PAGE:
The root of this envy is the belief that animals, and especially free-flying birds, have no sense of responsibility. They hunt, nest, and breed without calculation, just as we breathe, hear, and grow hair. They “take no thought for the morrow,” whereas self-conscious and self-critical man, with his sense of being in at least partial control of his actions, lies awake at night trying to make up his mind about important decisions or chiding himself for past mistakes. The individual human being is perpetually at odds with himself for not being sufficiently thoughtful, decisive, and self-controlled, regarding himself as civilized to the degree in which he manages to press this inner conflict to victory for the rational ego. Civilization is therefore attained through man’s violence against himself – reflected in the flogging of his children, dogs, and horses, and in the brutal or subtle tortures inflicted upon those less successful and cunning groups of bandits known as criminals. More and more, the scientists are saying that man must now take his future evolution into his own (i.e., the ego’s) hands and rely no longer upon the caprices of “natural selection.” Yet those who speak thus do not seem to realize that this is going to require increasing violence against “deviant” forces within the individual and within society. The aspiration to direct evolution is also the aspiration to be “as God,” and thus – as God is generally conceived in the West – to be dictator of the world.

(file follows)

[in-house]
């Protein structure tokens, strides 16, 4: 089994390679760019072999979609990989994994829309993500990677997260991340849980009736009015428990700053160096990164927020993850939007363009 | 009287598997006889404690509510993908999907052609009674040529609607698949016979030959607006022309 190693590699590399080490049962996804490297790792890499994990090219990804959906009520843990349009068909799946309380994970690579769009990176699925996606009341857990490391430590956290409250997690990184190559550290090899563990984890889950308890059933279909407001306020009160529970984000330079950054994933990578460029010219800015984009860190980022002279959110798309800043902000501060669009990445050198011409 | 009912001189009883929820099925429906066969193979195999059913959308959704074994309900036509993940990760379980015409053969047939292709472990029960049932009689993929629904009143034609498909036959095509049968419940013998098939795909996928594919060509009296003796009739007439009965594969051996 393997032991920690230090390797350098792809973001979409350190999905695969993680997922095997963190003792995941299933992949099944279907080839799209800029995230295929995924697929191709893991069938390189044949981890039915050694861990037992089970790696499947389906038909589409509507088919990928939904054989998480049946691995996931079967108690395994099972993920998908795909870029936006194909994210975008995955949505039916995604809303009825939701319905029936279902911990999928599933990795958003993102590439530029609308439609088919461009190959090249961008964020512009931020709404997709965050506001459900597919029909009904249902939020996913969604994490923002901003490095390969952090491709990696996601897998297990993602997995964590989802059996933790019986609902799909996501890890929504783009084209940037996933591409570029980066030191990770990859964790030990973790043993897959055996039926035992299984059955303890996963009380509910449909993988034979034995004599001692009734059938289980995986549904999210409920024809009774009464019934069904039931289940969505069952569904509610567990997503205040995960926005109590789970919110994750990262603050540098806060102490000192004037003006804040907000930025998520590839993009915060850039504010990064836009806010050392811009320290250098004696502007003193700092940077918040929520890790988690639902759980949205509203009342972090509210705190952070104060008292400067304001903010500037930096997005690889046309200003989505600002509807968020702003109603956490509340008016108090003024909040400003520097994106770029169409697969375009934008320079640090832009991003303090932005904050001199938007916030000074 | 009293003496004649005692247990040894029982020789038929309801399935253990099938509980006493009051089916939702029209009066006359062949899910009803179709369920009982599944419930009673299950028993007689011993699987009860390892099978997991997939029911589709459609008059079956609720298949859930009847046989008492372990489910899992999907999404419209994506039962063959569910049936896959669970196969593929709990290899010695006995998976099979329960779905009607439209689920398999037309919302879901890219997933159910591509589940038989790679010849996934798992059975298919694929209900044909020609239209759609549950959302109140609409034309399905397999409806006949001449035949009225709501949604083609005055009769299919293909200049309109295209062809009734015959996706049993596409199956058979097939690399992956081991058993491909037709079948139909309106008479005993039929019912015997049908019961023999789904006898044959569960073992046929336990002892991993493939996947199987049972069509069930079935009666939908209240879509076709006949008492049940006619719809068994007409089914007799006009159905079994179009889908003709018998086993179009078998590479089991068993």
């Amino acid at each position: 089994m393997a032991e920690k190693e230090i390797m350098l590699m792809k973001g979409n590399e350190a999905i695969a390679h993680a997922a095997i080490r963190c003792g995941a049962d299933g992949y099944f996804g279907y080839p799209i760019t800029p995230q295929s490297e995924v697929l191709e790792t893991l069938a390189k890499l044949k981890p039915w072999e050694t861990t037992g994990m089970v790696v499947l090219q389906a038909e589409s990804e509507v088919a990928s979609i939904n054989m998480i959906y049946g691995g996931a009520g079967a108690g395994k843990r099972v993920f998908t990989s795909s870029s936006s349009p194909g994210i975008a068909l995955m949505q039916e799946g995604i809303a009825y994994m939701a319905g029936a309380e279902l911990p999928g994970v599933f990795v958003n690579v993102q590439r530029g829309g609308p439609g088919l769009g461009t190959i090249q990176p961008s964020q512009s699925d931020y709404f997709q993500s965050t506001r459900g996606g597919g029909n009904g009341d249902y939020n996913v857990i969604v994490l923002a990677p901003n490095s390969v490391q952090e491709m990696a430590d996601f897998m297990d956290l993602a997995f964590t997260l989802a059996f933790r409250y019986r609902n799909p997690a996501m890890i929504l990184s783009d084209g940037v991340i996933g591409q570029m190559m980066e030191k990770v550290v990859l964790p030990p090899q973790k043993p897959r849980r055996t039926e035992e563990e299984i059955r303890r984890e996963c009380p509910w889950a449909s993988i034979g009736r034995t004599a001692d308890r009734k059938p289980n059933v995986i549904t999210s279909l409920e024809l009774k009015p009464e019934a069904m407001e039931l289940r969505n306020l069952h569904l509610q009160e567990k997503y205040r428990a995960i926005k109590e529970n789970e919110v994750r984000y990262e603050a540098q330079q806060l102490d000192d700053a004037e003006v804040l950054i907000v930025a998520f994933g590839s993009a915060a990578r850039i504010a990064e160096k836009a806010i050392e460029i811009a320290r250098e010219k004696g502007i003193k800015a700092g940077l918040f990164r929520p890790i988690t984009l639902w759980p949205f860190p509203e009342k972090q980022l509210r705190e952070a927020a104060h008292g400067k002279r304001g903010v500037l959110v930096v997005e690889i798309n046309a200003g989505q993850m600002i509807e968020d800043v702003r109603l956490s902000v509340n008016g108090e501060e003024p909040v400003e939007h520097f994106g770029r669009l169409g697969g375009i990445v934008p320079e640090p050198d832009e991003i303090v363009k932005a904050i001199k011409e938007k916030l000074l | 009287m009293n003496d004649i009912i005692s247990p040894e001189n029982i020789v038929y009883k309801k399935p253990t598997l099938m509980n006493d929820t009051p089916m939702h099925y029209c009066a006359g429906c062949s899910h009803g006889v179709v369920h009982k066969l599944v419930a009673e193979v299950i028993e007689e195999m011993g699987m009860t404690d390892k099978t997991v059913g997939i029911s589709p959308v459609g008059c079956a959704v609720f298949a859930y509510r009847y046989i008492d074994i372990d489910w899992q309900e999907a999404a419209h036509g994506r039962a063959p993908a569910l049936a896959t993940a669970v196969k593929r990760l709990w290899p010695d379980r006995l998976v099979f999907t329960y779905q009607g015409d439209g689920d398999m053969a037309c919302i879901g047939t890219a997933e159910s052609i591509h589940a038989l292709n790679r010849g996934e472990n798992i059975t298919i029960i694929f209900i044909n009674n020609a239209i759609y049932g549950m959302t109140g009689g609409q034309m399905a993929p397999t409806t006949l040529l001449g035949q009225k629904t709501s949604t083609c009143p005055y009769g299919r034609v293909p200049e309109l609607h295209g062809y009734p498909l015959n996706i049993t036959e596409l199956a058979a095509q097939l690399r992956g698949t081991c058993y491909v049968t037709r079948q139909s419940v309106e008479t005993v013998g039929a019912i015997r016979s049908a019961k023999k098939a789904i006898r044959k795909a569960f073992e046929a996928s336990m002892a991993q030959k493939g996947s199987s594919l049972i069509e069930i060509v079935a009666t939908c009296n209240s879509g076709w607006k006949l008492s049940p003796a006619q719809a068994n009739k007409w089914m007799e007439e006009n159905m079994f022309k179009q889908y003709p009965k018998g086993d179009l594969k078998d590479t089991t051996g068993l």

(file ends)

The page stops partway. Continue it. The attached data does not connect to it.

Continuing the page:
But, as the psalm says, “Behold, he that keepeth Israel shall neither slumber nor sleep.” This is really the same as the saying that “there is no peace for the wicked,” for those who, like the tyrant-image of God, take the law into their own hands. For our traditional model of the universe is basically military.
God, the all-terrible King,
Great winds Thy clarion
And lightnings Thy sword.
The imperious violence of intelligent spirit against intractable and mindless matter is man’s projection upon the universe of his own internal split, which is what keeps him awake at night worrying about his decisions – along with “he that keepeth Israel.”
The basic problem is, of course, that law and reason are linear systems expressed in verbal, mathematical, or other forms of notation, or symbols strung out in a line to represent “bits” of information selected by the narrow spotlight of conscious attention. The physical world, by contrast, is at any moment a manifestation of innumerable and simultaneous energy-patterns that, when we try to translate them into our clumsy linear symbols, seem impossibly complex. Actually, the world is not complex. Complexity is in the task of trying to figure it out with words or numbers, which is like trying to keep count of all the leaves in a constantly changing forest, or measuring the Atlantic with a hypodermic needle.